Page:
The Canine Genome and DNA Testing

Have you ever looked at your adopted dog with its short legs, shaggy hair and brown spot encircling one eye, and wondered what dog breeds are in there? Now that science has decoded the DNA of dogs, science can tell us many things. Harvard and MIT programs unraveled the canine DNA sequence in 2006, which unleashed the potential for useful information. Since then, many companies have begun doing genetic testing for dogs.

Two main types of information are gleaned from testing: identifying what breeds are in a mixed -breed dog and looking for the presence of genetic mutations causing disease. Now that we know what genes are normally present and in what order, we can compare any dog's genes to that normal. We know the normal order of genes for most of the dog breeds. Scientists have also found that many diseases have a genetic basis, and have found genetic markers for them.

Some people want to know what dog breeds are represented in their cross-bred dogs. Most want to know just for the fun of it, but there is an advantage to knowing, in that you can predict some behaviors or diseases that are prevalent in certain breeds. If your dog has any Border Collie or Australian Shepard in it, it will likely need a lot of exercise, and not be a good dog for living in an apartment. If your dog has any Boxer in it, you would know to watch for heart disease, lymphoma, and tumors in general. The reports identify which are the major breeds in your dog, and also find the breeds that are represented to a minor degree.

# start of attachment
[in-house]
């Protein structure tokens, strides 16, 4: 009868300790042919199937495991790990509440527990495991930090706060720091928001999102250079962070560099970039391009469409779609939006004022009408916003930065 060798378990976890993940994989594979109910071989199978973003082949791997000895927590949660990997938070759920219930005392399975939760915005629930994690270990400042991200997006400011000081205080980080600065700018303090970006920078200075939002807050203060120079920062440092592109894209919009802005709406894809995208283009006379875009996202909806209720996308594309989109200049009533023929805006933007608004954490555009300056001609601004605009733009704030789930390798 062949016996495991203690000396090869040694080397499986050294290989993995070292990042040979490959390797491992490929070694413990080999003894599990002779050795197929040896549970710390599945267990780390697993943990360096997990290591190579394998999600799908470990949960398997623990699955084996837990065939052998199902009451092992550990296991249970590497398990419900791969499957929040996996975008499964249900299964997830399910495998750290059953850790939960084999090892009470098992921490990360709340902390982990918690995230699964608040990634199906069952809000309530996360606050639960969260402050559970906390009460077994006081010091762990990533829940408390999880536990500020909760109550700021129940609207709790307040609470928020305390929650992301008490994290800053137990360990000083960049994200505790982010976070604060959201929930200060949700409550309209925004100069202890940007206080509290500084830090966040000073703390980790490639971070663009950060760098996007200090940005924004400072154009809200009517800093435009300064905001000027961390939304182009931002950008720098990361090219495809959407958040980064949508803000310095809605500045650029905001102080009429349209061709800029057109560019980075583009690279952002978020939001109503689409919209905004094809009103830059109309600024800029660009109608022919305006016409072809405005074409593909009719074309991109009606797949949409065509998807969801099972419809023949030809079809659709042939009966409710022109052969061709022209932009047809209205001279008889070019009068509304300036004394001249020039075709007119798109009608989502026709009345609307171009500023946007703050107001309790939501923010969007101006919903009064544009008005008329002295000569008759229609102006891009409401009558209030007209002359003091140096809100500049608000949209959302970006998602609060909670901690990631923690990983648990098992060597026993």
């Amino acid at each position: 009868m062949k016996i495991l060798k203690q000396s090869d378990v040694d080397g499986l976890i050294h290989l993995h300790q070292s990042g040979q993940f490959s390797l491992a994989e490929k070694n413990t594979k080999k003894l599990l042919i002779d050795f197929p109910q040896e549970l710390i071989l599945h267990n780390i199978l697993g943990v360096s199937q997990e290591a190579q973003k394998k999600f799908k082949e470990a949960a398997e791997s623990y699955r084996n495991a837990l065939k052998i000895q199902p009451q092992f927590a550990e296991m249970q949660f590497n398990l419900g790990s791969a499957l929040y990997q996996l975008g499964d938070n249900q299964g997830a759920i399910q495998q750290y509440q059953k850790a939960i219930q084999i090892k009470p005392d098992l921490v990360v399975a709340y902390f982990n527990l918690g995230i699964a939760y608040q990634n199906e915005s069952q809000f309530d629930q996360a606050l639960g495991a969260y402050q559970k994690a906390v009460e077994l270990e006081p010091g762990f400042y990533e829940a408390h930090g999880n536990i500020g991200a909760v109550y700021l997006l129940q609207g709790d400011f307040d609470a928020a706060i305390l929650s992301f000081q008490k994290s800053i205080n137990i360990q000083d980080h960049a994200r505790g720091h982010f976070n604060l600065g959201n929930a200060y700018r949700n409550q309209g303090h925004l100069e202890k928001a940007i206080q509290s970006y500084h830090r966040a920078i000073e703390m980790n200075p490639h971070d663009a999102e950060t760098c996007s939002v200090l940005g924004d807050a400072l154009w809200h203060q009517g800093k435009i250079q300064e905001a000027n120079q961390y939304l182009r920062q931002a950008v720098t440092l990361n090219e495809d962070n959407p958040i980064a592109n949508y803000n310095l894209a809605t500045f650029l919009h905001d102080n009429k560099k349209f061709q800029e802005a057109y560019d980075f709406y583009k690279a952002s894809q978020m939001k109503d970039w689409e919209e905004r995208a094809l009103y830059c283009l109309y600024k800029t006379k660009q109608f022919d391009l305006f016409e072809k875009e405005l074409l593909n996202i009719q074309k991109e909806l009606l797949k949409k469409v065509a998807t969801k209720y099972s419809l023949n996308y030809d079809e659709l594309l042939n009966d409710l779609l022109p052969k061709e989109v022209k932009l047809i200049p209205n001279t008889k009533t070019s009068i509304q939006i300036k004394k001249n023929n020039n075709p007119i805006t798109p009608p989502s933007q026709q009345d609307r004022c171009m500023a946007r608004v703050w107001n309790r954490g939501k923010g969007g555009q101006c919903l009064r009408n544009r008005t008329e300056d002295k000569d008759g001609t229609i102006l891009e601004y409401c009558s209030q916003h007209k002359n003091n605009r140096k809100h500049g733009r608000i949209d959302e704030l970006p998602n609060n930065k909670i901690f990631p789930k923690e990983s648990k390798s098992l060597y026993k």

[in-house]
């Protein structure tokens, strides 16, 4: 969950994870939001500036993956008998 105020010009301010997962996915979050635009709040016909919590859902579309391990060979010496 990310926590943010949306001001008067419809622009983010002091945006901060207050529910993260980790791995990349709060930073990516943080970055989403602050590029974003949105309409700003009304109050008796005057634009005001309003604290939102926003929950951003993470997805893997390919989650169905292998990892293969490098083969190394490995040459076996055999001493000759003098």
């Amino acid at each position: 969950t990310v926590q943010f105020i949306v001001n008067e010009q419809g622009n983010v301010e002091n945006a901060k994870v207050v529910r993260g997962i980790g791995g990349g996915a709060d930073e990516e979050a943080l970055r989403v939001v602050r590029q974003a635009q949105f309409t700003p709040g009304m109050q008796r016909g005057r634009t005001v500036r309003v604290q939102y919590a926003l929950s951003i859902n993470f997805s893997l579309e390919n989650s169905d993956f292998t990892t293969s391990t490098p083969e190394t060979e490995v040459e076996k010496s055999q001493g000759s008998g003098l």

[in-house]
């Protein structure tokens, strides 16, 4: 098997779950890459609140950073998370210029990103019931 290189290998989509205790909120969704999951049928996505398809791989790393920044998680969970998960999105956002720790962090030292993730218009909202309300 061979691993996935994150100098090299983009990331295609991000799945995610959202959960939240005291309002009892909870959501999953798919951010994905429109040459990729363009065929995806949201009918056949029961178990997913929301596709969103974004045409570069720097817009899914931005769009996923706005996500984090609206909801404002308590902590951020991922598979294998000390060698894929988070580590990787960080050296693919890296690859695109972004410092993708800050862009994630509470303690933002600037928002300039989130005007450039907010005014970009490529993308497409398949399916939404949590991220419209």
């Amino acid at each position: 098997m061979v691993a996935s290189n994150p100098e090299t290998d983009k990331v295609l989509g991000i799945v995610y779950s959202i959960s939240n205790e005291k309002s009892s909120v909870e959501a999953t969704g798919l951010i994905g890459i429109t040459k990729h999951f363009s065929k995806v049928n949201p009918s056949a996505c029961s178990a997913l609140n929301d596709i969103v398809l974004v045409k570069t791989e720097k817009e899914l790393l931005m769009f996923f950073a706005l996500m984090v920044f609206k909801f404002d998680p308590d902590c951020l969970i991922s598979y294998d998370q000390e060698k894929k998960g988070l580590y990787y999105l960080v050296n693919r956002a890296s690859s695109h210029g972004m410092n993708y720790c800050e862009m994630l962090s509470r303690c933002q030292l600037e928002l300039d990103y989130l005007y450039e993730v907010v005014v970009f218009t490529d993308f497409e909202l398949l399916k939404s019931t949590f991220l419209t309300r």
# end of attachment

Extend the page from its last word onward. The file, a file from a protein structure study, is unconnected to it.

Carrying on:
There are three main companies performing dog breed identification. The Wisdom Panel can detect the most number of breeds, 157, and is done on a blood sample, so a visit to your veterinarian is needed. More information can be found at wisdompanel.com. The Canine Heritage Company can identify 105 breeds and uses a sample from a cheek swab. The BioPet Company can identify 63 breeds and uses a cheek swab; the kit is sold at many pet and on-line stores. Their web address is biopetvetlab.com.

More valuable to veterinarians is the fact that now we can test for some diseases using genetic tests. The laboratory looks for genetic markers, that is, changes in the DNA sequence that have been shown to be associated with a certain disease. An example is a genetic mutation in Dalmatians discovered by University of California at Davis researchers. Most mammals metabolize the amino acid purine (found in meat) into allantoin, which is excreted into the urine. But, people, great apes, and some Dalmatians produce uric acid instead of allantoin. This concentration of uric acid in the urine causes Dalamtians commonly to form urate stones in their bladder, and surgery is needed to remove them. The identification of the genetic mutation now enables breeders to correct the problem.

Another genetic condition we can test for is Von Willebrand's Disease, a blood clotting disorder common in Doberman Pinschers. These dogs do not clot their blood properly, and are at risk for severe hemorrhage even with a simple surgery. Many veterinarians recommend that all Dobermans have this test before they are neutered or have a hysterectomy (spay) or any other surgery. If they are shown to have this disease, they can receive a plasma transfusion to replace the missing clotting factor before their surgery.

The ability to test for genetic reasons for disease is a huge leap forward in medicine. The future not only will show more diseases that have a genetic basis, but hopefully a method of changing or eliminating these mutations.

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